Banks rearranging checking account debits to gain more overdraft feesSubmitted by meekandmild on Mon, 03/18/2013 - 11:50
Veronica Gutierrez never asked Wells Fargo to act like her mother. The banking colossus just did it anyway. Here's what happened. She bought some sandwiches at Subway for $11.27. Then she purchased car parts at Autozone and went grocery shopping. Twelve transactions into the billing cycle, she wrote a check for $65. It overdrew her account, which should have cost her an overdraft fee of $22.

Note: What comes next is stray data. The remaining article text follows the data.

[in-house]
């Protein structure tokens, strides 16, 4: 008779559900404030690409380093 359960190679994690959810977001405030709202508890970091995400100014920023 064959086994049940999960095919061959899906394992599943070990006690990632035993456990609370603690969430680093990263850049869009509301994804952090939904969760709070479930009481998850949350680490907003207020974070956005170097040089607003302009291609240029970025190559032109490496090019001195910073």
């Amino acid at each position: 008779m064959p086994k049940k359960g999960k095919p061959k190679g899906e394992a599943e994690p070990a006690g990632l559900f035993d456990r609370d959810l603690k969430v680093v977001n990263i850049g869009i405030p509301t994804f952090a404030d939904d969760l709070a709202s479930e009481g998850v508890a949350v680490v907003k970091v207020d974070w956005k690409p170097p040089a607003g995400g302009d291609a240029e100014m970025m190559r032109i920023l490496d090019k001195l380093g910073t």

But Wells Fargo didn't order Veronica's purchases chronologically. Rather, it took the liberty of reordering her purchases so the biggest ones came first. Instead of the Subway meal for $11.27, the bank's reordering placed an $80 transaction at the top of the list.
This fancy footwork allowed Wells Fargo to quadruple its revenue from overdraft fees, from $22 to $88, according to an analysis by the Pew Charitable Trusts.
Does that seem underhanded and sneaky? It sure did to Veronica, who filed a class-action lawsuit against Wells Fargo over the practice. The suit won $203 million in restitution for victims. In his decision, Judge William Alsup cited an internal Wells Fargo memo that predicted the bank would earn an extra $40 million a year in overdraft fees.